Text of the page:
Yeah, I actually had an expectation of going to uni and meeting a lot of people this year but covid absolutely destroyed that and I feel awful about it. I am currently living at home away from uni and studying from here. It sucks.
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Anonymous #1
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Report Thread starter 1 month ago
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(Original post by pericardium)
It absolutely is most important to prioritise your mental health, so undoubtedly put that first. There may be options for you that don’t involve dropping out, though.

Degree-level study is incredibly hard, that is no secret. It is not uncommon to feel overwhelmed by the workload. I am sorry that you feel lonely and as though you don’t really know many people there. This is easy to rectify, and while it may seem like an impossibly daunting task right now, once you’re there in person it gets easier. Obviously Covid doesn’t help matters.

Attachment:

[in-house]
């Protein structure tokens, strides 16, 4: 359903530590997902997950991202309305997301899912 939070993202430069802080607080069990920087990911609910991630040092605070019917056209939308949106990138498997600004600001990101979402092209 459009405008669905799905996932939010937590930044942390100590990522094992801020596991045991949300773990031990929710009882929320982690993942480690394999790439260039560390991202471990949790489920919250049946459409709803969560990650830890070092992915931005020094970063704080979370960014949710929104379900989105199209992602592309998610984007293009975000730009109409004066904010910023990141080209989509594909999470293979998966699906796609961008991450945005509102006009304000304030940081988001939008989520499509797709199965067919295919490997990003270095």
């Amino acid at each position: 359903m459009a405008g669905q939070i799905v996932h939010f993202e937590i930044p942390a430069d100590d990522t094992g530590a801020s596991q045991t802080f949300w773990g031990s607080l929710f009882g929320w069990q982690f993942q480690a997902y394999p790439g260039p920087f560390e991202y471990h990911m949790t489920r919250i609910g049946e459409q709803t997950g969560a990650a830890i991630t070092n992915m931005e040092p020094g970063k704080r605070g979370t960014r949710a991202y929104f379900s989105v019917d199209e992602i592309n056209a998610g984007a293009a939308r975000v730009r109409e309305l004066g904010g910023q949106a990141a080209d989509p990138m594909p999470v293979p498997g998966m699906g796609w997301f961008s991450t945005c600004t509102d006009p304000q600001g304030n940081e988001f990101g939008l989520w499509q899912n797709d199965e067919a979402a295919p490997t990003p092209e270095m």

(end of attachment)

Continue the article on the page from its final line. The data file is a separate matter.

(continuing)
If your university have a student wellbeing team, I’d strongly suggest speaking to them about this. They will be well equipped for situations just like these.

Hang in there. It might be stormy now, but it can’t rain forever.
I forgot to thank you for your kind words in my previous reply. Thank you so much for understanding <3
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Realitysreflexx
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(Original post by Anonymous)
I forgot to thank you for your kind words in my previous reply. Thank you so much for understanding <3
The issue is, you've burned through quite a bit of your student finance....changing courses would mean self finding... working in the British economy without some sort of degree, would likely be painful.

Have you tried to get support from your uni, parents orr friend's? Not having friends at uni during a pandemic isn't shocking. I would tough it out, hope for a vaccine...and you'll have two more good years left to make friends.

Best of luck.
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UniversityOfSunderland
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(Original post by Anonymous)
I'm in my second year of a Computer Science with a Foundation Year course (i've done foundation year and first year) and am turning 22 soon.I didnt physically attend uni at all in my first two years so I have 0 friends there. I am currently super depressed and lonely and anxious and really want to drop out of my course since i hate it with a passion and am behind (i didnt do much last year either). I feel like there is no hope for me if I drop out as I don't know what i'd do other than a very risky sports endeavour as I really don't want to start another course at my age and would definitely rather work.